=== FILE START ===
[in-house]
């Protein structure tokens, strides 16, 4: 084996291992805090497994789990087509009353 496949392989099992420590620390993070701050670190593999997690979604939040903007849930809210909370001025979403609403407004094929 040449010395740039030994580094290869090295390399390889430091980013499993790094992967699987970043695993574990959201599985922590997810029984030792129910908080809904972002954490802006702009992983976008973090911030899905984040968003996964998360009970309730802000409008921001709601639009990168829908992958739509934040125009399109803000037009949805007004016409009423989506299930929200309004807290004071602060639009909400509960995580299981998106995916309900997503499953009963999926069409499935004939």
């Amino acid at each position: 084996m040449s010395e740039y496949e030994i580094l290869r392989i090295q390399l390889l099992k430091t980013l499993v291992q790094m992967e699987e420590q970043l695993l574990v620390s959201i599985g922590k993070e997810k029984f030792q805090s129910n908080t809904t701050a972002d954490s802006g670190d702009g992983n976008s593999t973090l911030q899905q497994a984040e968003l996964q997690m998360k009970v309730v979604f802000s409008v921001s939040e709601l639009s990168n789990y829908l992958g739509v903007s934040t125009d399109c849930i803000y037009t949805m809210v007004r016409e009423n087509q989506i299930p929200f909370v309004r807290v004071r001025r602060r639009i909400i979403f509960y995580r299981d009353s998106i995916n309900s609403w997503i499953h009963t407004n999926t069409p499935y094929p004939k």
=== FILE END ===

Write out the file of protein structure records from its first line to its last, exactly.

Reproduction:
[in-house]
């Protein structure tokens, strides 16, 4: 084996291992805090497994789990087509009353 496949392989099992420590620390993070701050670190593999997690979604939040903007849930809210909370001025979403609403407004094929 040449010395740039030994580094290869090295390399390889430091980013499993790094992967699987970043695993574990959201599985922590997810029984030792129910908080809904972002954490802006702009992983976008973090911030899905984040968003996964998360009970309730802000409008921001709601639009990168829908992958739509934040125009399109803000037009949805007004016409009423989506299930929200309004807290004071602060639009909400509960995580299981998106995916309900997503499953009963999926069409499935004939």
């Amino acid at each position: 084996m040449s010395e740039y496949e030994i580094l290869r392989i090295q390399l390889l099992k430091t980013l499993v291992q790094m992967e699987e420590q970043l695993l574990v620390s959201i599985g922590k993070e997810k029984f030792q805090s129910n908080t809904t701050a972002d954490s802006g670190d702009g992983n976008s593999t973090l911030q899905q497994a984040e968003l996964q997690m998360k009970v309730v979604f802000s409008v921001s939040e709601l639009s990168n789990y829908l992958g739509v903007s934040t125009d399109c849930i803000y037009t949805m809210v007004r016409e009423n087509q989506i299930p929200f909370v309004r807290v004071r001025r602060r639009i909400i979403f509960y995580r299981d009353s998106i995916n309900s609403w997503i499953h009963t407004n999926t069409p499935y094929p004939k």